BY: ELIJAH BASSETT
When you think of prison, the first image that comes to mind probably isn’t a book club. But some Canadian prisons are doing just that, with the help of an organization called Book Clubs for Inmates. So far, they’ve started book clubs in 28 different prisons across Canada, including every women’s facility, and they hope to set one up in every federal prison in the country. Although the idea of prison book clubs may seem inconsequential, they have some very good reasons for initiating the program.
As Book Clubs for Inmates points out, most inmates end up going back into society at some point, and encouraging them to read and discuss literature with others can equip them with soft skills that often prove indispensable, such as improved empathy and communication skills. Skills like these can help inmates better adapt to society once they get released, which ideally reduces recidivism and keeps them and their communities healthier.
While this can clearly benefit society, inmates also report personal benefits to their participation in the book club, saying that it is “deeply humanizing,” and “an enormous source of intellectual and social – sometimes even spiritual – inspiration.” Science backs these claims up, with various studies demonstrating the positive effects that reading – especially literary fiction – has on emotional intelligence. Many successful business people also attribute their success partly to their reading habits and empathy, so inmates who cultivate these skills can help set themselves up for professional success upon release, even if they don’t go into business specifically.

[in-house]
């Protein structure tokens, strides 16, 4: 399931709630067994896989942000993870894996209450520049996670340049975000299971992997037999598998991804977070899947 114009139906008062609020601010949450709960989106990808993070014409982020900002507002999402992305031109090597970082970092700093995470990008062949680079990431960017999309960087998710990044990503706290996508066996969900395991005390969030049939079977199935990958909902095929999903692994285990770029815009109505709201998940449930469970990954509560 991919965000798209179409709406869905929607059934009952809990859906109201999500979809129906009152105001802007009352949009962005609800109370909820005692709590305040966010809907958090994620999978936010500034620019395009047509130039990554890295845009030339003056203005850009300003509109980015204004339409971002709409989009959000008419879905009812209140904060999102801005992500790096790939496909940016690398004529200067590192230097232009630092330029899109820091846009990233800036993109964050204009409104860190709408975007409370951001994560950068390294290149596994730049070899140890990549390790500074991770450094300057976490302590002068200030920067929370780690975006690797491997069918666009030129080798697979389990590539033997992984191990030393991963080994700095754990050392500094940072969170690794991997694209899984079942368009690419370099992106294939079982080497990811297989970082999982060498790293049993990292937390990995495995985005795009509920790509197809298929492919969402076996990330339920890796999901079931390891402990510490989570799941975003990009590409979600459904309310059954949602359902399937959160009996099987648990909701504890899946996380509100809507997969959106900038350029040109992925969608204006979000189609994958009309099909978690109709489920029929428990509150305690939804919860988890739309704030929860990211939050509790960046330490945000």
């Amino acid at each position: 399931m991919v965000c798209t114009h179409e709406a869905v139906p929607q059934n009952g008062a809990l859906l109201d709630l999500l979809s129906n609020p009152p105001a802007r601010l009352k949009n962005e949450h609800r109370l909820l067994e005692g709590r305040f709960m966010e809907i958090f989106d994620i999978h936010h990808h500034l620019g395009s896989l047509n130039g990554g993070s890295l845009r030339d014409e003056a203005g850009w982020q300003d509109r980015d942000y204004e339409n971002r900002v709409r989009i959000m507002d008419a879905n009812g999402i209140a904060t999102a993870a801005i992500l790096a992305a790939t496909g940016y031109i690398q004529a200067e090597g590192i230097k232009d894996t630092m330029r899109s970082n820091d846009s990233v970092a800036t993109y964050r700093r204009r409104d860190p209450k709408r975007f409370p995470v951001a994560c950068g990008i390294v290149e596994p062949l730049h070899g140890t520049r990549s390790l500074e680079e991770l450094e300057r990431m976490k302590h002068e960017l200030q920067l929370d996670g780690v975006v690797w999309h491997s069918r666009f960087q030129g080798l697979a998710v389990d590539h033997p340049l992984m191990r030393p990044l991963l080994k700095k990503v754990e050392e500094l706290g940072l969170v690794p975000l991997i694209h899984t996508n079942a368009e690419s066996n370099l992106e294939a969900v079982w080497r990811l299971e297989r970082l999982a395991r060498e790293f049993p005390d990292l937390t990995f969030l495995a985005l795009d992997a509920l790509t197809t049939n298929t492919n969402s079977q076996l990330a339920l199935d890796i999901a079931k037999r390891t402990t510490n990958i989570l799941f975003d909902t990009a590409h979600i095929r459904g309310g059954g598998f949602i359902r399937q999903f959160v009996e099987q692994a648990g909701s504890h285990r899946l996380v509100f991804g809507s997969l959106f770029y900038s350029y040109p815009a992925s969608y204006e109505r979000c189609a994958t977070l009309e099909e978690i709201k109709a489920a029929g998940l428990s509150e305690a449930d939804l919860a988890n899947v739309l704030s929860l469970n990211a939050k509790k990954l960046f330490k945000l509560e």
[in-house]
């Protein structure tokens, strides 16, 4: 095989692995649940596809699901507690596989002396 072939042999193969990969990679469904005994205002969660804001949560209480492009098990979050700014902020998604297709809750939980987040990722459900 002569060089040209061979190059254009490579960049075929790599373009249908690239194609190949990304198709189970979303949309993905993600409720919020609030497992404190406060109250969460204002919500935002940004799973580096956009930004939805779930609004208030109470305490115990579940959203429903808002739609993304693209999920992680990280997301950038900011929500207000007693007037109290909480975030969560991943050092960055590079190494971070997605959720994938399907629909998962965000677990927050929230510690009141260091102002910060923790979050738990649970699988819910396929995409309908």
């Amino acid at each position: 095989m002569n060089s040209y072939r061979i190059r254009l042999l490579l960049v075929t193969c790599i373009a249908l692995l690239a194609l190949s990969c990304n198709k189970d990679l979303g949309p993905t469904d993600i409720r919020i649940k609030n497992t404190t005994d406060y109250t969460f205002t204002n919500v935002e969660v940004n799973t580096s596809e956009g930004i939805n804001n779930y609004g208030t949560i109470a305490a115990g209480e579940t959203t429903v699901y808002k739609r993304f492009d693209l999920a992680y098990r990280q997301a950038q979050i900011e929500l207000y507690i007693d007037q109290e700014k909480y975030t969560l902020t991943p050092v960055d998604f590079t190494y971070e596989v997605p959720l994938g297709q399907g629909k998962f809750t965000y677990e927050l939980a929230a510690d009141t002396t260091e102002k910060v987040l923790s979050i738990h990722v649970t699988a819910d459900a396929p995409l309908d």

These book clubs are also noteworthy for how rehabilitation-focused they are due to their positivity. Many people still think of prison as punishment, and it is to an extent, but it also needs to have an eye towards preventing repeat offenses by helping inmates learn how to function more adaptively in society. Although a monthly book club is nice, and clearly helpful, it’s still nothing compared to Norway’s prison system, which has taken an even more radical approach to rehabilitative incarceration, with a surprisingly comfortable living environment where they are also expected to work and prepare most of their own meals. While Norwegian prisons take these principles much farther than Canadian ones, these book clubs follow a similar model by providing opportunities to develop skills in a pro-social way.
There hasn’t been any research on the long term effect of programs like this on recidivism (although one survey by Book Clubs for Inmates showed that 93 per cent of participants think it will help), but considering the immensely positive results of Norway’s approach, and the testimonies of participants in Book Clubs for Inmates, we can at least be optimistic that these programs will continue to improve inmates’ quality of life both during and after their prison sentences.